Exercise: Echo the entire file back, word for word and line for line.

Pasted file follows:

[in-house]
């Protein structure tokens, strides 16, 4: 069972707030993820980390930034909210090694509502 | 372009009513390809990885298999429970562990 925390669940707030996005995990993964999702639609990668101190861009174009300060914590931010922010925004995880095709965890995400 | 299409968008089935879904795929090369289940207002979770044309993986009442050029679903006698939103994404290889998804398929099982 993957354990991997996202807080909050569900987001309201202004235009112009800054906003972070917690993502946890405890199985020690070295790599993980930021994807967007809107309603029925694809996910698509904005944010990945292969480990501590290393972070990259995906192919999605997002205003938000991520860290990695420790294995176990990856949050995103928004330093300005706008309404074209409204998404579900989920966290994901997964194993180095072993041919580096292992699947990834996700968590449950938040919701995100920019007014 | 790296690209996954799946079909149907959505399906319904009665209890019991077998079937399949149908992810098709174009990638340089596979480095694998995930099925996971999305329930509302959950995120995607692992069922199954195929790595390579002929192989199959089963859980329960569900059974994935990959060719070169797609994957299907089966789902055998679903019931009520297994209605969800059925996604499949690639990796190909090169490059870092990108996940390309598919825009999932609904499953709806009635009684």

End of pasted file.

[in-house]
């Protein structure tokens, strides 16, 4: 069972707030993820980390930034909210090694509502 | 372009009513390809990885298999429970562990 925390669940707030996005995990993964999702639609990668101190861009174009300060914590931010922010925004995880095709965890995400 | 299409968008089935879904795929090369289940207002979770044309993986009442050029679903006698939103994404290889998804398929099982 993957354990991997996202807080909050569900987001309201202004235009112009800054906003972070917690993502946890405890199985020690070295790599993980930021994807967007809107309603029925694809996910698509904005944010990945292969480990501590290393972070990259995906192919999605997002205003938000991520860290990695420790294995176990990856949050995103928004330093300005706008309404074209409204998404579900989920966290994901997964194993180095072993041919580096292992699947990834996700968590449950938040919701995100920019007014 | 790296690209996954799946079909149907959505399906319904009665209890019991077998079937399949149908992810098709174009990638340089596979480095694998995930099925996971999305329930509302959950995120995607692992069922199954195929790595390579002929192989199959089963859980329960569900059974994935990959060719070169797609994957299907089966789902055998679903019931009520297994209605969800059925996604499949690639990796190909090169490059870092990108996940390309598919825009999932609904499953709806009635009684």